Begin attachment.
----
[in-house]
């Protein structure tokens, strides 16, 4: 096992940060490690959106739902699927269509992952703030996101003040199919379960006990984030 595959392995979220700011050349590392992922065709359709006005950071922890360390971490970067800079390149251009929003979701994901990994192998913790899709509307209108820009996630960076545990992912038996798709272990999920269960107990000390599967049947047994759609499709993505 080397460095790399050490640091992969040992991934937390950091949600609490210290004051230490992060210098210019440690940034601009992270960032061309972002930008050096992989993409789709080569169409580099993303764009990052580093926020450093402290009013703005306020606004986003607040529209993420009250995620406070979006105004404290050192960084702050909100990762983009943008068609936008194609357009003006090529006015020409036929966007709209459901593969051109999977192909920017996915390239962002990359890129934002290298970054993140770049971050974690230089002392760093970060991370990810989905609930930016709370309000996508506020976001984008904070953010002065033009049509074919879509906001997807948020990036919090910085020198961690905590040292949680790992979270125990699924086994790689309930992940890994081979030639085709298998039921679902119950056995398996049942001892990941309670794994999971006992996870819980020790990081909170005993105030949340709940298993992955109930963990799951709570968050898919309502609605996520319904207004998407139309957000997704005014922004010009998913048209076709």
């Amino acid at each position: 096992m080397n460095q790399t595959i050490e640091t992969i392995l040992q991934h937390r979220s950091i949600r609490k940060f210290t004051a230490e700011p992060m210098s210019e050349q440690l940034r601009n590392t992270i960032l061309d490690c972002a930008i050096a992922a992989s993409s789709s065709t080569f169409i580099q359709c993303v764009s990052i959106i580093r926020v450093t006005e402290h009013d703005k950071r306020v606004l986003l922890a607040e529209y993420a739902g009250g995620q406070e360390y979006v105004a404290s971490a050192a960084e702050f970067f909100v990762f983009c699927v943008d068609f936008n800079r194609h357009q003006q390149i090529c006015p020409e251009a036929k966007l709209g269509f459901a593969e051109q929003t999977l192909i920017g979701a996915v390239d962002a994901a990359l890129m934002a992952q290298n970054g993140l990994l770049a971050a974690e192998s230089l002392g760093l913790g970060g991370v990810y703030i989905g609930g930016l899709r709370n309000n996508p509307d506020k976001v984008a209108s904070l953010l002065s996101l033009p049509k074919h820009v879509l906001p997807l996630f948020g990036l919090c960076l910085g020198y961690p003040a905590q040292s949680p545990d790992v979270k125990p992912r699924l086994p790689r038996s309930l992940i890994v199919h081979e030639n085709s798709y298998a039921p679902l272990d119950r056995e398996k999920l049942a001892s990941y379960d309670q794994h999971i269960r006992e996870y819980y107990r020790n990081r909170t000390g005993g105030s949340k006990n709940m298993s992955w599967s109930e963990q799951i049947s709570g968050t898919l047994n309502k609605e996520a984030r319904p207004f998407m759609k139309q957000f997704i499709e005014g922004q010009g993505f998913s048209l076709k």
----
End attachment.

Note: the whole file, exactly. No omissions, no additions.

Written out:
[in-house]
């Protein structure tokens, strides 16, 4: 096992940060490690959106739902699927269509992952703030996101003040199919379960006990984030 595959392995979220700011050349590392992922065709359709006005950071922890360390971490970067800079390149251009929003979701994901990994192998913790899709509307209108820009996630960076545990992912038996798709272990999920269960107990000390599967049947047994759609499709993505 080397460095790399050490640091992969040992991934937390950091949600609490210290004051230490992060210098210019440690940034601009992270960032061309972002930008050096992989993409789709080569169409580099993303764009990052580093926020450093402290009013703005306020606004986003607040529209993420009250995620406070979006105004404290050192960084702050909100990762983009943008068609936008194609357009003006090529006015020409036929966007709209459901593969051109999977192909920017996915390239962002990359890129934002290298970054993140770049971050974690230089002392760093970060991370990810989905609930930016709370309000996508506020976001984008904070953010002065033009049509074919879509906001997807948020990036919090910085020198961690905590040292949680790992979270125990699924086994790689309930992940890994081979030639085709298998039921679902119950056995398996049942001892990941309670794994999971006992996870819980020790990081909170005993105030949340709940298993992955109930963990799951709570968050898919309502609605996520319904207004998407139309957000997704005014922004010009998913048209076709």
């Amino acid at each position: 096992m080397n460095q790399t595959i050490e640091t992969i392995l040992q991934h937390r979220s950091i949600r609490k940060f210290t004051a230490e700011p992060m210098s210019e050349q440690l940034r601009n590392t992270i960032l061309d490690c972002a930008i050096a992922a992989s993409s789709s065709t080569f169409i580099q359709c993303v764009s990052i959106i580093r926020v450093t006005e402290h009013d703005k950071r306020v606004l986003l922890a607040e529209y993420a739902g009250g995620q406070e360390y979006v105004a404290s971490a050192a960084e702050f970067f909100v990762f983009c699927v943008d068609f936008n800079r194609h357009q003006q390149i090529c006015p020409e251009a036929k966007l709209g269509f459901a593969e051109q929003t999977l192909i920017g979701a996915v390239d962002a994901a990359l890129m934002a992952q290298n970054g993140l990994l770049a971050a974690e192998s230089l002392g760093l913790g970060g991370v990810y703030i989905g609930g930016l899709r709370n309000n996508p509307d506020k976001v984008a209108s904070l953010l002065s996101l033009p049509k074919h820009v879509l906001p997807l996630f948020g990036l919090c960076l910085g020198y961690p003040a905590q040292s949680p545990d790992v979270k125990p992912r699924l086994p790689r038996s309930l992940i890994v199919h081979e030639n085709s798709y298998a039921p679902l272990d119950r056995e398996k999920l049942a001892s990941y379960d309670q794994h999971i269960r006992e996870y819980y107990r020790n990081r909170t000390g005993g105030s949340k006990n709940m298993s992955w599967s109930e963990q799951i049947s709570g968050t898919l047994n309502k609605e996520a984030r319904p207004f998407m759609k139309q957000f997704i499709e005014g922004q010009g993505f998913s048209l076709k």